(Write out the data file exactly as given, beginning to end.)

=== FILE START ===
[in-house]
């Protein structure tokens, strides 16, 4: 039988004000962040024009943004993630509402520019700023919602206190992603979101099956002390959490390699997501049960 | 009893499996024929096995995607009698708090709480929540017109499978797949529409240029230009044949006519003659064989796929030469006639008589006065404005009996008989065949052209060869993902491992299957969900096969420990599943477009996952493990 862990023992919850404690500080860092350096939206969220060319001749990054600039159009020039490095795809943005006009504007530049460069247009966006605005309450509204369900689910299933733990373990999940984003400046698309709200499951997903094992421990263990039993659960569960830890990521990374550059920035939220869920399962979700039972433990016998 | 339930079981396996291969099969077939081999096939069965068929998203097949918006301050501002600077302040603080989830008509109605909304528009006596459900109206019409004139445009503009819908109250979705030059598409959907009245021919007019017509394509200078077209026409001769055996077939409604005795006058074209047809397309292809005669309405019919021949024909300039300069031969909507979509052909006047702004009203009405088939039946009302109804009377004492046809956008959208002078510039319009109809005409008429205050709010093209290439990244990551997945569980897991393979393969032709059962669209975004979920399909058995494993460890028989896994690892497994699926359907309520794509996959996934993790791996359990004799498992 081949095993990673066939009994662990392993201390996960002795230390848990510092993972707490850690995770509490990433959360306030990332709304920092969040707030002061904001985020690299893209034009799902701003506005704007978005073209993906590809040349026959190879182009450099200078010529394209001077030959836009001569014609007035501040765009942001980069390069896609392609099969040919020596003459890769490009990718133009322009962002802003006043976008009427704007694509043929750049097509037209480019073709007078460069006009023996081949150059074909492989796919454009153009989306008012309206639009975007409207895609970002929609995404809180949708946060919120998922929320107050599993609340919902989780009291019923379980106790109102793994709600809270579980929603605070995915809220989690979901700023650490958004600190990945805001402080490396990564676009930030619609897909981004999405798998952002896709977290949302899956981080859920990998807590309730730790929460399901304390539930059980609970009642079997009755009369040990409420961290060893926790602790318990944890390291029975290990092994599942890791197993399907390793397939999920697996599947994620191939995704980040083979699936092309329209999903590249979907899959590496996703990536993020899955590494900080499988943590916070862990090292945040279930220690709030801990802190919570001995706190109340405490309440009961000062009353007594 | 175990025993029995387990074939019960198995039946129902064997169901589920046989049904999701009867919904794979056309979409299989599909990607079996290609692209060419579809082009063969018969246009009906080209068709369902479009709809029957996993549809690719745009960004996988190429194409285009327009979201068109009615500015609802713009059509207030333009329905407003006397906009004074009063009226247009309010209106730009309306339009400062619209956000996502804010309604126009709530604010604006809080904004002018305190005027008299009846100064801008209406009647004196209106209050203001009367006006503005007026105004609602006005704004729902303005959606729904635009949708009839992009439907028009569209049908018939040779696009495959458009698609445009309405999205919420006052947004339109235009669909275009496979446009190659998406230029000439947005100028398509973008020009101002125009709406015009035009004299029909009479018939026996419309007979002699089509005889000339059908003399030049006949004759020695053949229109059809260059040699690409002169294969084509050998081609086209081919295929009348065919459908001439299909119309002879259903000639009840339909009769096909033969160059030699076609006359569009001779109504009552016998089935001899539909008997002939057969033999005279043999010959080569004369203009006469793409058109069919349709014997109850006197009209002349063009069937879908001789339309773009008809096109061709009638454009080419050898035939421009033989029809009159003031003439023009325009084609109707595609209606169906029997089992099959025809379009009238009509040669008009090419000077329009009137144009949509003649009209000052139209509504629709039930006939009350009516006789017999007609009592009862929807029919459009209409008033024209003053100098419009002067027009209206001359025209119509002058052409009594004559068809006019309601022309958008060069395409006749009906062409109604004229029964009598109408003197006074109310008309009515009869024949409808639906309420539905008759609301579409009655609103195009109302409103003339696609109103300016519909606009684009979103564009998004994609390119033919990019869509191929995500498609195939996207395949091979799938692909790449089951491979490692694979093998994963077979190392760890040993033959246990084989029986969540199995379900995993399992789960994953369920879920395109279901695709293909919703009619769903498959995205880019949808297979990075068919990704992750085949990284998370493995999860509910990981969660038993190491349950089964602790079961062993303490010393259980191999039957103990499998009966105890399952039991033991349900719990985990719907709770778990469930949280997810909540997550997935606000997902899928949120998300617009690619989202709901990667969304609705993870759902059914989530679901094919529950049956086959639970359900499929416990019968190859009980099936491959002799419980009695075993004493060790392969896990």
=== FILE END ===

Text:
[in-house]
């Protein structure tokens, strides 16, 4: 039988004000962040024009943004993630509402520019700023919602206190992603979101099956002390959490390699997501049960 | 009893499996024929096995995607009698708090709480929540017109499978797949529409240029230009044949006519003659064989796929030469006639008589006065404005009996008989065949052209060869993902491992299957969900096969420990599943477009996952493990 862990023992919850404690500080860092350096939206969220060319001749990054600039159009020039490095795809943005006009504007530049460069247009966006605005309450509204369900689910299933733990373990999940984003400046698309709200499951997903094992421990263990039993659960569960830890990521990374550059920035939220869920399962979700039972433990016998 | 339930079981396996291969099969077939081999096939069965068929998203097949918006301050501002600077302040603080989830008509109605909304528009006596459900109206019409004139445009503009819908109250979705030059598409959907009245021919007019017509394509200078077209026409001769055996077939409604005795006058074209047809397309292809005669309405019919021949024909300039300069031969909507979509052909006047702004009203009405088939039946009302109804009377004492046809956008959208002078510039319009109809005409008429205050709010093209290439990244990551997945569980897991393979393969032709059962669209975004979920399909058995494993460890028989896994690892497994699926359907309520794509996959996934993790791996359990004799498992 081949095993990673066939009994662990392993201390996960002795230390848990510092993972707490850690995770509490990433959360306030990332709304920092969040707030002061904001985020690299893209034009799902701003506005704007978005073209993906590809040349026959190879182009450099200078010529394209001077030959836009001569014609007035501040765009942001980069390069896609392609099969040919020596003459890769490009990718133009322009962002802003006043976008009427704007694509043929750049097509037209480019073709007078460069006009023996081949150059074909492989796919454009153009989306008012309206639009975007409207895609970002929609995404809180949708946060919120998922929320107050599993609340919902989780009291019923379980106790109102793994709600809270579980929603605070995915809220989690979901700023650490958004600190990945805001402080490396990564676009930030619609897909981004999405798998952002896709977290949302899956981080859920990998807590309730730790929460399901304390539930059980609970009642079997009755009369040990409420961290060893926790602790318990944890390291029975290990092994599942890791197993399907390793397939999920697996599947994620191939995704980040083979699936092309329209999903590249979907899959590496996703990536993020899955590494900080499988943590916070862990090292945040279930220690709030801990802190919570001995706190109340405490309440009961000062009353007594 | 175990025993029995387990074939019960198995039946129902064997169901589920046989049904999701009867919904794979056309979409299989599909990607079996290609692209060419579809082009063969018969246009009906080209068709369902479009709809029957996993549809690719745009960004996988190429194409285009327009979201068109009615500015609802713009059509207030333009329905407003006397906009004074009063009226247009309010209106730009309306339009400062619209956000996502804010309604126009709530604010604006809080904004002018305190005027008299009846100064801008209406009647004196209106209050203001009367006006503005007026105004609602006005704004729902303005959606729904635009949708009839992009439907028009569209049908018939040779696009495959458009698609445009309405999205919420006052947004339109235009669909275009496979446009190659998406230029000439947005100028398509973008020009101002125009709406015009035009004299029909009479018939026996419309007979002699089509005889000339059908003399030049006949004759020695053949229109059809260059040699690409002169294969084509050998081609086209081919295929009348065919459908001439299909119309002879259903000639009840339909009769096909033969160059030699076609006359569009001779109504009552016998089935001899539909008997002939057969033999005279043999010959080569004369203009006469793409058109069919349709014997109850006197009209002349063009069937879908001789339309773009008809096109061709009638454009080419050898035939421009033989029809009159003031003439023009325009084609109707595609209606169906029997089992099959025809379009009238009509040669008009090419000077329009009137144009949509003649009209000052139209509504629709039930006939009350009516006789017999007609009592009862929807029919459009209409008033024209003053100098419009002067027009209206001359025209119509002058052409009594004559068809006019309601022309958008060069395409006749009906062409109604004229029964009598109408003197006074109310008309009515009869024949409808639906309420539905008759609301579409009655609103195009109302409103003339696609109103300016519909606009684009979103564009998004994609390119033919990019869509191929995500498609195939996207395949091979799938692909790449089951491979490692694979093998994963077979190392760890040993033959246990084989029986969540199995379900995993399992789960994953369920879920395109279901695709293909919703009619769903498959995205880019949808297979990075068919990704992750085949990284998370493995999860509910990981969660038993190491349950089964602790079961062993303490010393259980191999039957103990499998009966105890399952039991033991349900719990985990719907709770778990469930949280997810909540997550997935606000997902899928949120998300617009690619989202709901990667969304609705993870759902059914989530679901094919529950049956086959639970359900499929416990019968190859009980099936491959002799419980009695075993004493060790392969896990």